On multiple occasions herein since late last summer, when we became cautious on stocks, I’ve featured the data around the fuel share buybacks had supplied for the market, at, in too many instances, the expense of once-healthy balance sheets.
Here’s the one showing the inflow to the market resulting from buybacks versus from more “traditional” channels:
Click to enlarge…
Yes, buybacks were huge during the entire bull market!
And here’s the one illustrating the volume of share buybacks and dividends exceeding companies’ free cash flows (i.e., they borrowed to fund them):
And here’s more on the debt issue from our September 12, 2019 blog post:
Quotes of the Day: This Has Our Attention!
“When prices have been driven by a lot of leveraged buying and the market gets fully long, leveraged, and overpriced, it becomes ripe for a reversal. This reflects a general principle: When things are so good that they can’t get better—yet everyone believes that they will get better—tops of markets are being made.”
Dalio, Ray. Big Debt Crises
Leveraged share buybacks (companies borrowing to buy back their own shares) are the first sentence above by definition. And this very much has our attention!
Here’s Investopedia on the topic:
“Between 2008 and 2018, companies in the United States spent over $5 trillion buying back their own stock, or over half their profits. As a result, more than 40% of total EPS growth has been from share repurchases.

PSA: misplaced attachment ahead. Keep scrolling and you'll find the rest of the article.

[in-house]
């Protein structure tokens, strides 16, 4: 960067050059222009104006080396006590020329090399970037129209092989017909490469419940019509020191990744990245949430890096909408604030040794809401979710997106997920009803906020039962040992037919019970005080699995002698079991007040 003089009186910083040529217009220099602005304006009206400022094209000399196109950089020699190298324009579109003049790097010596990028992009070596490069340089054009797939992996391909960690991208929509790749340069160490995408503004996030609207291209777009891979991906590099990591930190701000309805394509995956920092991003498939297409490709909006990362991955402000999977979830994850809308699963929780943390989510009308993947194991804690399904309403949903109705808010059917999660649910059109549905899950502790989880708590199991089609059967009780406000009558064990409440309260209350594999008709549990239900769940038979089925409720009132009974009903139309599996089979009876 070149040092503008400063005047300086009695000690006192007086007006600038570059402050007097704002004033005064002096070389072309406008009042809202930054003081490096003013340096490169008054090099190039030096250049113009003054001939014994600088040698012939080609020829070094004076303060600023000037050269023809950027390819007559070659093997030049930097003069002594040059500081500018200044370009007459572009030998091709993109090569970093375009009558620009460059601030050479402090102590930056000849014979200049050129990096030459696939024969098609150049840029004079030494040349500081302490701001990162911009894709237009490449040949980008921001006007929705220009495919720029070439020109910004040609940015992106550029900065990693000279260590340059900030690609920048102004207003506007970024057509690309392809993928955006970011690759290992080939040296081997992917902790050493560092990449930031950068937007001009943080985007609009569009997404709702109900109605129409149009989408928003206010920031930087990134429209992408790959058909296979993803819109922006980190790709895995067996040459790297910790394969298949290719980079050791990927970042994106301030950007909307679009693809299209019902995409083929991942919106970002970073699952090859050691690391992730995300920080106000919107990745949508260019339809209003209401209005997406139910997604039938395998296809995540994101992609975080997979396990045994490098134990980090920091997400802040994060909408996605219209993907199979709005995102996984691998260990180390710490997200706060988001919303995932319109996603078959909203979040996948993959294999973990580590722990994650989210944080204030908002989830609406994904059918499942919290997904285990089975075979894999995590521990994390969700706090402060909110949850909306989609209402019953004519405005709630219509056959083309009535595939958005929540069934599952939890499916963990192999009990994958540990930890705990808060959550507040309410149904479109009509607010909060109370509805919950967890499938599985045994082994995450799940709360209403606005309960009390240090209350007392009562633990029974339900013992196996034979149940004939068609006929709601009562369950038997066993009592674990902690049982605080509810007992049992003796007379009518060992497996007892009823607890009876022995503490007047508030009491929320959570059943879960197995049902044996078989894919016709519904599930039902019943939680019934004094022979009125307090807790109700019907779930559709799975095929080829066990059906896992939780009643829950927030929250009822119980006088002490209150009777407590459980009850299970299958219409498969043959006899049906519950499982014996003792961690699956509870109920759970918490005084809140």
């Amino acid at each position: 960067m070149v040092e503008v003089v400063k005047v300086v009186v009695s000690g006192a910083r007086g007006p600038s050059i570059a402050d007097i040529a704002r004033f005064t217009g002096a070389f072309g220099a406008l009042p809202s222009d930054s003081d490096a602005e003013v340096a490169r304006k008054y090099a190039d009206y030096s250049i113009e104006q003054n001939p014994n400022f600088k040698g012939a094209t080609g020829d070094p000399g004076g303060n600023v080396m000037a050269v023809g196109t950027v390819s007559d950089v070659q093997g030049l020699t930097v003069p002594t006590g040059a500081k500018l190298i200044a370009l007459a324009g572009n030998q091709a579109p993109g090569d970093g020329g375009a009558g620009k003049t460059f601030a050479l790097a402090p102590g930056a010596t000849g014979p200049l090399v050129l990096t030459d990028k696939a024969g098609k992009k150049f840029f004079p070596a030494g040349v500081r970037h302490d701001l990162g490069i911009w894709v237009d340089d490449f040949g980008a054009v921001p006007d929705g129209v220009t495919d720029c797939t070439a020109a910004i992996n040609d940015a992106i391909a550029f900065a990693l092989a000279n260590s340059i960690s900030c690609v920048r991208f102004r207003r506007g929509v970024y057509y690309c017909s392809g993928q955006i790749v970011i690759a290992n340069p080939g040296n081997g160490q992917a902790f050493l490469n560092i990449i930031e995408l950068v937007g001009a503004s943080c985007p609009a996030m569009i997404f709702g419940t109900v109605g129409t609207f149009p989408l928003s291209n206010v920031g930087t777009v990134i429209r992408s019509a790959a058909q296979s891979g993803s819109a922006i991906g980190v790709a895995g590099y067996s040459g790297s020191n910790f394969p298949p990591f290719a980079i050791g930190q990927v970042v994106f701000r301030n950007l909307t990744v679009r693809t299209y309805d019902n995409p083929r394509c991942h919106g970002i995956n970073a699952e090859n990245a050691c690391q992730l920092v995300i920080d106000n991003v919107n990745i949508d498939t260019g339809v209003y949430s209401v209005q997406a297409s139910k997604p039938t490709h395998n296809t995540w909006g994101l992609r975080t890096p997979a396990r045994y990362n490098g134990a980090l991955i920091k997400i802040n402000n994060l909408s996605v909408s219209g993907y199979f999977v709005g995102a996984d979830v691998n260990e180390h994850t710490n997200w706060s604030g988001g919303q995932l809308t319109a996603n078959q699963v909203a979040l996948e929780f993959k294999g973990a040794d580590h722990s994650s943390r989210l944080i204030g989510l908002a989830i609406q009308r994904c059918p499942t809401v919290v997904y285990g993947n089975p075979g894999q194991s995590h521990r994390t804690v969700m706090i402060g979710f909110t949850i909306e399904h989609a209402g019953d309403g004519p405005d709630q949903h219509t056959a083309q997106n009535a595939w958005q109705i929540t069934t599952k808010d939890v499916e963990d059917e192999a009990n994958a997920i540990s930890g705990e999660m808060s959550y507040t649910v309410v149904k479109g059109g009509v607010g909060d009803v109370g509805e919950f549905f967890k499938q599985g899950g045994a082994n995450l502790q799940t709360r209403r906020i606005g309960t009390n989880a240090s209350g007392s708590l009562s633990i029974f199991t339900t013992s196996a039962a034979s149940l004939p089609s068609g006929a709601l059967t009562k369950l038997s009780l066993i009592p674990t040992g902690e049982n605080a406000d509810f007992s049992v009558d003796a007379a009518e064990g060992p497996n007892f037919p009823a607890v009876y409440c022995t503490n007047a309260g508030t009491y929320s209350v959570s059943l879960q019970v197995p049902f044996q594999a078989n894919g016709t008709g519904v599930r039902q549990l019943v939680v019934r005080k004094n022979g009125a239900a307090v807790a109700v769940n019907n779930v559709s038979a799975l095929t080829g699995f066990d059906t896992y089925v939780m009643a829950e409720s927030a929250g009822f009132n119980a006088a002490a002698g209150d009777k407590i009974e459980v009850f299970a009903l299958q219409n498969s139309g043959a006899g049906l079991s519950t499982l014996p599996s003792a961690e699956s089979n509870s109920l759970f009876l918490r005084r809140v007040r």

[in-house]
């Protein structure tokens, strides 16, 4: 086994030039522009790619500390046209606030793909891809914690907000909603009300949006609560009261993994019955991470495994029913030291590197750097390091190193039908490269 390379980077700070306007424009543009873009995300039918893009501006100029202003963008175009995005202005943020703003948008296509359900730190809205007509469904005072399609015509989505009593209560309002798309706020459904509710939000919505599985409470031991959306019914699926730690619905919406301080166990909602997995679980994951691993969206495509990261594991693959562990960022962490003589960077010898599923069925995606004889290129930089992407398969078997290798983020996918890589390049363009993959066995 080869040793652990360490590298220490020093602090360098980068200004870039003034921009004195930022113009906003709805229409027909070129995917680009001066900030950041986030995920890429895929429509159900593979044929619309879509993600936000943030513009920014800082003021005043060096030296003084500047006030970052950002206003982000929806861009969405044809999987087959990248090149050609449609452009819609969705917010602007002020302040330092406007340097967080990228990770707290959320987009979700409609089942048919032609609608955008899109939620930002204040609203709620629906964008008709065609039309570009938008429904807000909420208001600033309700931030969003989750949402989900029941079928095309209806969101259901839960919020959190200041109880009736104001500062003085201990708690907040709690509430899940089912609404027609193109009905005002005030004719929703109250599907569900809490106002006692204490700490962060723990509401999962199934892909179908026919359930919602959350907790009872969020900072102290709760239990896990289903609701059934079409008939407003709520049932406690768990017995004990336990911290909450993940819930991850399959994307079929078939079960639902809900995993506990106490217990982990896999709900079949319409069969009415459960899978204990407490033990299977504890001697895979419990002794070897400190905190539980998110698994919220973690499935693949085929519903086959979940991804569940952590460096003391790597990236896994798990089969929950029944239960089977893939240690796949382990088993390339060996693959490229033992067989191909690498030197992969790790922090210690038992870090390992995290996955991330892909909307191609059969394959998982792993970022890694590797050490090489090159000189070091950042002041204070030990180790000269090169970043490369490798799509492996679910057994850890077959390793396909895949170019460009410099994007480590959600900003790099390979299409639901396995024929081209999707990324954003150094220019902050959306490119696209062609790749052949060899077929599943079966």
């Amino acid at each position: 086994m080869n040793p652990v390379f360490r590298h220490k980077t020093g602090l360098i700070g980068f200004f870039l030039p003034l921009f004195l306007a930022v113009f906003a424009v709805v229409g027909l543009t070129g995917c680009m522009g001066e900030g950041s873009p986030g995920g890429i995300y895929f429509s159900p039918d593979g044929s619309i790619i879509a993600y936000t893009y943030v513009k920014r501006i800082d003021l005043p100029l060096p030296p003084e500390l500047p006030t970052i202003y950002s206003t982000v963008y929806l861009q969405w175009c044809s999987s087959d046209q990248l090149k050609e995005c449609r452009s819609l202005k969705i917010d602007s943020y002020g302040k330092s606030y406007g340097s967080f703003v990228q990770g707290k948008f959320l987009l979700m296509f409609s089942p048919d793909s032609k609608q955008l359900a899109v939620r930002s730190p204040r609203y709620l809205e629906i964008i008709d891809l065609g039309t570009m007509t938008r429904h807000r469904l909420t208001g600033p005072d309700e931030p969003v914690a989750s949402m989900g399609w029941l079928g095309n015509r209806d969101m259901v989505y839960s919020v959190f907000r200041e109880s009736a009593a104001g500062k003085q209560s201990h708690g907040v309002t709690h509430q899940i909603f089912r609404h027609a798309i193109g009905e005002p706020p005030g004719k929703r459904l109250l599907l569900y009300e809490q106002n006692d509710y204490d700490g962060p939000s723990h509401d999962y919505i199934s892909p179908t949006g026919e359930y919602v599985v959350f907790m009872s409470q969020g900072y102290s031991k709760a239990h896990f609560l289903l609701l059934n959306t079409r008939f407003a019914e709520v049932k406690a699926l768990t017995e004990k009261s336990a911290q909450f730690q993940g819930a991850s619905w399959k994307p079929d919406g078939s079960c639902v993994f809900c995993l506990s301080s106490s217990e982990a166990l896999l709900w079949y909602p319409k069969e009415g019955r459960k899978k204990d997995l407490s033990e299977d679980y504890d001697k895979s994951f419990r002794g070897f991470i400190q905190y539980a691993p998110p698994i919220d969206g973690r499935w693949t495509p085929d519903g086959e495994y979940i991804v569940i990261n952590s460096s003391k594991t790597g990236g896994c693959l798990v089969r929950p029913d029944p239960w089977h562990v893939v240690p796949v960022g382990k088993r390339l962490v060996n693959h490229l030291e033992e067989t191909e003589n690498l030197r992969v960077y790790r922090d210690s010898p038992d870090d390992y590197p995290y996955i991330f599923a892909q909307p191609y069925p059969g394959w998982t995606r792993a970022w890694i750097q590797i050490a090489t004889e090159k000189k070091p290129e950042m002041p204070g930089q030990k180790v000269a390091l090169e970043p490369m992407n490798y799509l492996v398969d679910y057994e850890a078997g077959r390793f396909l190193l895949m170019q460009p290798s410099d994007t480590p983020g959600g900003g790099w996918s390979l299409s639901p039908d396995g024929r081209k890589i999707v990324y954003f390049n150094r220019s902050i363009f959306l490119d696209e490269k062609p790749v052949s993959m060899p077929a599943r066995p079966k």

Leveraged buybacks have made a big comeback in the U.S., where share repurchases have exceeded free cash flow since 2014.
The buyback boom has increased the risk for both bondholders and shareholders. Even investment-grade companies have been willing to sacrifice their credit ratings in order to reduce the number of shares. For example, McDonald’s, whose executives depend on EPS metrics for 80% of their pay, has borrowed so heavily to fund buybacks that their credit rating fell from A to BBB between 2016 and 2018.”
And here’s from Bloomberg today:
(Bloomberg) — Cash-conserving companies continue to rein in buybacks.
“Data compiled by Goldman Sachs Group Inc. shows that almost 50 U.S. firms have suspended existing authorizations in the past two weeks, according to a note from its strategists. The firm’s buyback desk estimates that $190 billion has been suspended by S&P 500 companies overall — roughly 25% of last year’s buyback
“Reduced cash flows and select restrictions mandated as
part of the Phase 3 fiscal legislation suggest more suspensions are likely,””
“Chris Wood, global head of equity strategy at Jefferies, says he’d be amazed if there wasn’t, at minimum, a retest of the previous lows, in part because repurchases are drying up.
“The problem for the U.S. equity asset class is that it
began the downturn so overvalued at a record high valuation to sales,” Wood wrote to clients last week. “The other problem is that the leveraged share buyback game has ended, which also means an end to the phony earnings growth it produced.””
Given the major contribution share buybacks made to the longest-ever bull market, I don’t think we can underestimate the headwind their absence presents going forward…